Imposing Curriculum on our Yeshivot Threatens Religious Freedom

Think the argument for imposing curriculum on Charedi children is a slam dunk? Think again

Published by Joe Mintz in the Jewish Chronicle on July 8, 2022.

The Schools Bill has been attracting a lot of attention. Tighter regulations would remove a current “loophole” whereby Charedi children at 13 move to a “yeshivah katanah” where they study a curriculum wholly focused on engaging with Jewish texts.

The Bill would bring these schools under the remit of government regulation and require them to teach a more balanced curriculum, including secular subjects. There has been significant opposition from the Charedi community with demonstrations, rallies and a petition. Coverage has seemed universally in support of this legislation — bemoaning the uneducated masses of Charedi Jews claiming benefits and generally putting the rest of us in a bad light.

From the Chief Rabbi and Board of Deputies, despite their pronouncements that, given changing demographics, they need to represent the whole spectrum of Orthodox Judaism, there has been no comment.

Surely this is a slam dunk, and every child in England must be educated to a “minimum” standard in maths and English and be prepared for life in “modern Britain”? Surely it must be right to give everyone the tools to participate in the economic life of the country? Surely people should have the tools to be able to easily leave religious communities such as Charedi Judaism? All obvious points surely for any Western democracy?

Anything but. Everyone seems to have forgotten about the case of Wisconsin v Yoder, the US Supreme Court ruling in 1972 which found that Amish children could not be placed in compulsory education past the 8th grade (ages 13-14). The Amish believe that secular — as opposed to religious — education was not necessary beyond this age. Amish children typically went on to work in farming within the Amish community and thus posed no burden on the state.

The court noted that compulsory state education after elementary school was a 20th century development (as in England). It found that the arguments put forward by Wisconsin did not outweigh the fundamental rights of parents under the First Amendment to freedom of religious expression. The ruling stands today.

The cases of Charedi Jews and Amish are not quite equivalent. Yet they are close enough to give us serious pause in rushing to judgement. What happened to a commitment to religious freedom in the actions of the government in bringing this Bill, or the mainstream Jewish community in condemning Charedi Jews for opposing it? Are we really that sure the public interest arguments outweigh parental religious freedom?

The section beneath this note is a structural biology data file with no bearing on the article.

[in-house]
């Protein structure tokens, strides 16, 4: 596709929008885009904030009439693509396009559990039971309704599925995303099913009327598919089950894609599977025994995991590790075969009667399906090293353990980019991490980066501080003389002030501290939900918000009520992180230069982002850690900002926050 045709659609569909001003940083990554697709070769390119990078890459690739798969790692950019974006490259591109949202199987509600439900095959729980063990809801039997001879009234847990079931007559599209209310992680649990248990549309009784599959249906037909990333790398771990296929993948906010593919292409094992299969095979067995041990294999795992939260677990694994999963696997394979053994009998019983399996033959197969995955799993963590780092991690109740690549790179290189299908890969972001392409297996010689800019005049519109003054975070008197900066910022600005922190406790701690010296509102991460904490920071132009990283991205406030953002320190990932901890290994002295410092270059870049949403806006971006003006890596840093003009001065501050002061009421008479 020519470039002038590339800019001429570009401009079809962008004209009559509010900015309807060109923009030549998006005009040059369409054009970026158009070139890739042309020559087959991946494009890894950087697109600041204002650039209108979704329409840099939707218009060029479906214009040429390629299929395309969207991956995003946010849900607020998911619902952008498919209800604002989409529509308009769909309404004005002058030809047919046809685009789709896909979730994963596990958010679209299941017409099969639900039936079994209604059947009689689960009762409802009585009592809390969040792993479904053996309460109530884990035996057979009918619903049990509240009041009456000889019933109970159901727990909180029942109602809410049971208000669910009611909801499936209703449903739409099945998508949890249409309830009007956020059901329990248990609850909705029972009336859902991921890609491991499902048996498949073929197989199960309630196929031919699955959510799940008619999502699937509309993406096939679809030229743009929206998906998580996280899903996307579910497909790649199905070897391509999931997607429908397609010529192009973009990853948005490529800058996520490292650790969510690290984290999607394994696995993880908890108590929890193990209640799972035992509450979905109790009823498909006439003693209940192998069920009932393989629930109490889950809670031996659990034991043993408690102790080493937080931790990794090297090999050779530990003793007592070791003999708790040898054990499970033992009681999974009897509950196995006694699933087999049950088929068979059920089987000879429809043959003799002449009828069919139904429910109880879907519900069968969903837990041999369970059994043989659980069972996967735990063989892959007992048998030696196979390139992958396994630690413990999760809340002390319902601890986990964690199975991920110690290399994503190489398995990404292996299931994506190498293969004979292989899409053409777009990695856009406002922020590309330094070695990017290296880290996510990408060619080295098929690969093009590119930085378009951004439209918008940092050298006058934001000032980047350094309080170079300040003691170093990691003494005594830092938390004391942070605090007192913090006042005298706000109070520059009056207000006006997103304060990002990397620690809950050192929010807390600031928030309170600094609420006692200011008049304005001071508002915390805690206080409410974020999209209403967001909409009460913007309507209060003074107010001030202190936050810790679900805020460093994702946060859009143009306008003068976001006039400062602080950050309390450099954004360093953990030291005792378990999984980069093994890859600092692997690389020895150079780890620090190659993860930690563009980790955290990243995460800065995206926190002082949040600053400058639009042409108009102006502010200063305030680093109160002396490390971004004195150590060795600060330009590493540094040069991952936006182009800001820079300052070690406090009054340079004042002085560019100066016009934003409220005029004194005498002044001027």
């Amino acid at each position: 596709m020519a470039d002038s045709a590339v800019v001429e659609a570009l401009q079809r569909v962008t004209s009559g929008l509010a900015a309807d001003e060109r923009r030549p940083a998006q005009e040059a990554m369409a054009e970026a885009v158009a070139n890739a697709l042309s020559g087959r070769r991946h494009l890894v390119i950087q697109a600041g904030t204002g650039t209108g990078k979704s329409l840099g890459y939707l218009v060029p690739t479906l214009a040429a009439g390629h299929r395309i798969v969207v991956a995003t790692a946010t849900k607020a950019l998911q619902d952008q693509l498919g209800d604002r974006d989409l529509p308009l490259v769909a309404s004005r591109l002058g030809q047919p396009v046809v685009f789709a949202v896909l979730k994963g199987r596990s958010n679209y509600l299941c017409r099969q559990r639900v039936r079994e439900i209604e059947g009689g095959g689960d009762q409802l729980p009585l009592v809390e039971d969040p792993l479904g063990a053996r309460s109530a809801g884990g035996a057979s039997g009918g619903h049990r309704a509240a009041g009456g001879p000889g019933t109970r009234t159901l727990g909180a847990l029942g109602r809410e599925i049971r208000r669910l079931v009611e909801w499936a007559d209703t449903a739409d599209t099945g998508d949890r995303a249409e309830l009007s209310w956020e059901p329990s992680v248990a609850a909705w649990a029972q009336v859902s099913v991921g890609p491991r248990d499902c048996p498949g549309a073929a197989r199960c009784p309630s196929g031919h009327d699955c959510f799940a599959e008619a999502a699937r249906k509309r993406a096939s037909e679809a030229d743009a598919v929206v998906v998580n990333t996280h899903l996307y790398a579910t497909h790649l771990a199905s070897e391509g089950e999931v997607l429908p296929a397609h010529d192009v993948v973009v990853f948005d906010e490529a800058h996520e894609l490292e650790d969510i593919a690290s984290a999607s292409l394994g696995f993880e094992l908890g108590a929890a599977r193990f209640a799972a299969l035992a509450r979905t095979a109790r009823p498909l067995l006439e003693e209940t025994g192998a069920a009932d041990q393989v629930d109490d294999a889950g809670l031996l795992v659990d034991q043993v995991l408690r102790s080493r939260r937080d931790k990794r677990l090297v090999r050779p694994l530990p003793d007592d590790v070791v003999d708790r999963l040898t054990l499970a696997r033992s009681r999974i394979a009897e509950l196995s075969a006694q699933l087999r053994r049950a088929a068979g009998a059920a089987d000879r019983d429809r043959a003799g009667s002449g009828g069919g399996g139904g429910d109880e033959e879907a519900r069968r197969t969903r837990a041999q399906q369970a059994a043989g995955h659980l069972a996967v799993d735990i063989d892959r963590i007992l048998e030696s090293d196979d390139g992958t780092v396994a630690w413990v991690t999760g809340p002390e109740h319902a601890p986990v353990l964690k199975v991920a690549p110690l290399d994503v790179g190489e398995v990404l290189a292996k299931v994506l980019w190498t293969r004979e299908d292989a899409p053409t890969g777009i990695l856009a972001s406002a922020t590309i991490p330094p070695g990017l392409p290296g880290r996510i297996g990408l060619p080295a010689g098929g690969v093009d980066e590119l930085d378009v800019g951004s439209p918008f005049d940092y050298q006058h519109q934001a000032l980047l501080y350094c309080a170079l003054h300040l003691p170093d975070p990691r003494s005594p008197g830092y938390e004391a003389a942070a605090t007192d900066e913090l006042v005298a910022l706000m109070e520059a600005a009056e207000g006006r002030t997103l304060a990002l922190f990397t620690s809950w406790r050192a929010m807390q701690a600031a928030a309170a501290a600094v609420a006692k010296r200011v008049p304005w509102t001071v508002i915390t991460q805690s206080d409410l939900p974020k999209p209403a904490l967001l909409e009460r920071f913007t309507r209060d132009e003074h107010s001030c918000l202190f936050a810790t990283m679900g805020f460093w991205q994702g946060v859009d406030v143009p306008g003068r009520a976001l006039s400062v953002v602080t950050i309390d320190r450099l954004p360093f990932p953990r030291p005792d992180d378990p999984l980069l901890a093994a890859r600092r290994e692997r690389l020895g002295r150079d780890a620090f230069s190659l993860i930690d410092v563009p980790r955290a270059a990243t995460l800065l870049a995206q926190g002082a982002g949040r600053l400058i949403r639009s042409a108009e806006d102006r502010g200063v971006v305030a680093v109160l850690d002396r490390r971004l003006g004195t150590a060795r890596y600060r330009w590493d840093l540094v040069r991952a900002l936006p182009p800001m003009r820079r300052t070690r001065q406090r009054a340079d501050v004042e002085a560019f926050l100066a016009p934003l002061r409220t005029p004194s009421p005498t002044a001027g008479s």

It is argued that many Charedi Jews live in poverty and claim benefits to an unreasonable extent. Yet no actual data has been presented to support this. Many Charedi Jews who have moved out of secular education at 13 have successful careers when they get married, and many make Aliyah.

Others have also raised the issue of the lack of an “escape” route — if Charedi Jews want to leave the community when they come of age, the lack of secular education presents a significant barrier to them making that decision to leave. There is some truth in that. However, the vehement and vocal advocacy from those who have left the community against the Charedi social and education system in a sense proves the point that escape is possible in a democratic society. There is an a priori absolute argument that escape from a religious community must be made possible by the dominant society — no one could be coerced to stay, but equally there is no such a priori argument that it should be made easy.

I wonder if the antipathy towards the Charedi position by the Jewish community is seriously misplaced. It seems to me to have unfortunate echoes of the concerns raised by the established community in the late 19th and early 20th century, when newly arrived Jews from Eastern Europe were looked down as being not just far too religious but also uncouth, uncultured and far too likely to make non-Jews aware of how strange and esoteric, how un-English, Judaism and traditional Jewish life actually was.

Eastern European Charedi Judaism was destroyed by the Shoah, and across the world their response has been to create an unmatched commitment to Jewish learning and Jewish life. We could look at that, at the burgeoning of Jewish religious learning, as something to take pride in and to value. We could also recognise that just because how the government sees fit to balance religious freedom and majority concerns on this issue suits the mainstream Jewish community, that might not always be the case.

The US Supreme Court judgement was not ultimately just about the Amish, it was about the fundamental right of parents to choose the religious outlook of their children. If we think that on brit milah as well as a host of other potential issues, the Government could not one day decide that our religious freedom is trumped by other majority concerns, we delude ourselves. In reality, this should be our fight too.

Joseph Mintz is Associate Professor in Education, University College London

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